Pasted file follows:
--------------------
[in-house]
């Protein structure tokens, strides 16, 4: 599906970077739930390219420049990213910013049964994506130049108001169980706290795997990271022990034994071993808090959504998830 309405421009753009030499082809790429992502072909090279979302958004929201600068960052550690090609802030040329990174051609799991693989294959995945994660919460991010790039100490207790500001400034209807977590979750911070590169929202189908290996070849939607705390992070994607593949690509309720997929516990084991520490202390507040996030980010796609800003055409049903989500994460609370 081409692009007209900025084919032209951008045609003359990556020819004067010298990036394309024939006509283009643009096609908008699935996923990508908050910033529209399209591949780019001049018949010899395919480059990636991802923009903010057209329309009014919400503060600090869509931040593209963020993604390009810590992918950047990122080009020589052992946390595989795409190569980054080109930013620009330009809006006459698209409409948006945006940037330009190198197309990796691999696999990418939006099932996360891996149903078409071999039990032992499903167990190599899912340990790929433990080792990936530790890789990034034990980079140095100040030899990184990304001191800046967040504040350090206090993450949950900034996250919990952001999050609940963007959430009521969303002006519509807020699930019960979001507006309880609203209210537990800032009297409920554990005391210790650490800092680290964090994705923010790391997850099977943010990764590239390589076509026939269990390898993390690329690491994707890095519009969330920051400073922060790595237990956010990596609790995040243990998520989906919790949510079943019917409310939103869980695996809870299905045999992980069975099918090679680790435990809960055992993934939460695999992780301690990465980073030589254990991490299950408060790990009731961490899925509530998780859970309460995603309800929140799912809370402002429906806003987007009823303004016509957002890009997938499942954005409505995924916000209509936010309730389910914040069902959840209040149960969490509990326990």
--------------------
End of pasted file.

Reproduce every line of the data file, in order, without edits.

[in-house]
């Protein structure tokens, strides 16, 4: 599906970077739930390219420049990213910013049964994506130049108001169980706290795997990271022990034994071993808090959504998830 309405421009753009030499082809790429992502072909090279979302958004929201600068960052550690090609802030040329990174051609799991693989294959995945994660919460991010790039100490207790500001400034209807977590979750911070590169929202189908290996070849939607705390992070994607593949690509309720997929516990084991520490202390507040996030980010796609800003055409049903989500994460609370 081409692009007209900025084919032209951008045609003359990556020819004067010298990036394309024939006509283009643009096609908008699935996923990508908050910033529209399209591949780019001049018949010899395919480059990636991802923009903010057209329309009014919400503060600090869509931040593209963020993604390009810590992918950047990122080009020589052992946390595989795409190569980054080109930013620009330009809006006459698209409409948006945006940037330009190198197309990796691999696999990418939006099932996360891996149903078409071999039990032992499903167990190599899912340990790929433990080792990936530790890789990034034990980079140095100040030899990184990304001191800046967040504040350090206090993450949950900034996250919990952001999050609940963007959430009521969303002006519509807020699930019960979001507006309880609203209210537990800032009297409920554990005391210790650490800092680290964090994705923010790391997850099977943010990764590239390589076509026939269990390898993390690329690491994707890095519009969330920051400073922060790595237990956010990596609790995040243990998520989906919790949510079943019917409310939103869980695996809870299905045999992980069975099918090679680790435990809960055992993934939460695999992780301690990465980073030589254990991490299950408060790990009731961490899925509530998780859970309460995603309800929140799912809370402002429906806003987007009823303004016509957002890009997938499942954005409505995924916000209509936010309730389910914040069902959840209040149960969490509990326990």